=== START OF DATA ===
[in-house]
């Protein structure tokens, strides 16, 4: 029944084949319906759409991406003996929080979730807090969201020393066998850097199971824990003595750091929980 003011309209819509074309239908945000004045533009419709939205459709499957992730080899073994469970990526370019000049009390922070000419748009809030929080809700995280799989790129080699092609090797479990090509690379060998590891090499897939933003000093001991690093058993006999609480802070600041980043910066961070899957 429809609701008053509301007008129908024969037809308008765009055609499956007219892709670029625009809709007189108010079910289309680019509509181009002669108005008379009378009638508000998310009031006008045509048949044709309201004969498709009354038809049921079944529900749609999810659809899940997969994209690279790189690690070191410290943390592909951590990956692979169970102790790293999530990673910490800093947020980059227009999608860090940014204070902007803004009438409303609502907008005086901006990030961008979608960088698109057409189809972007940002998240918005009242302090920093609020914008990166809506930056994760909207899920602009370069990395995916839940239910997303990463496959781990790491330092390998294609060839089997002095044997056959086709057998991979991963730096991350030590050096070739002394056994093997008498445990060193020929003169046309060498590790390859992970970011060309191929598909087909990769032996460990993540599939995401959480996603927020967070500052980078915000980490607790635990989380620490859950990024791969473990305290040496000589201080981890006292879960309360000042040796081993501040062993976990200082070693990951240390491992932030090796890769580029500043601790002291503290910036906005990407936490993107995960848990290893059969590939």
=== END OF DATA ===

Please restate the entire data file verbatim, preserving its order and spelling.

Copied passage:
[in-house]
């Protein structure tokens, strides 16, 4: 029944084949319906759409991406003996929080979730807090969201020393066998850097199971824990003595750091929980 003011309209819509074309239908945000004045533009419709939205459709499957992730080899073994469970990526370019000049009390922070000419748009809030929080809700995280799989790129080699092609090797479990090509690379060998590891090499897939933003000093001991690093058993006999609480802070600041980043910066961070899957 429809609701008053509301007008129908024969037809308008765009055609499956007219892709670029625009809709007189108010079910289309680019509509181009002669108005008379009378009638508000998310009031006008045509048949044709309201004969498709009354038809049921079944529900749609999810659809899940997969994209690279790189690690070191410290943390592909951590990956692979169970102790790293999530990673910490800093947020980059227009999608860090940014204070902007803004009438409303609502907008005086901006990030961008979608960088698109057409189809972007940002998240918005009242302090920093609020914008990166809506930056994760909207899920602009370069990395995916839940239910997303990463496959781990790491330092390998294609060839089997002095044997056959086709057998991979991963730096991350030590050096070739002394056994093997008498445990060193020929003169046309060498590790390859992970970011060309191929598909087909990769032996460990993540599939995401959480996603927020967070500052980078915000980490607790635990989380620490859950990024791969473990305290040496000589201080981890006292879960309360000042040796081993501040062993976990200082070693990951240390491992932030090796890769580029500043601790002291503290910036906005990407936490993107995960848990290893059969590939």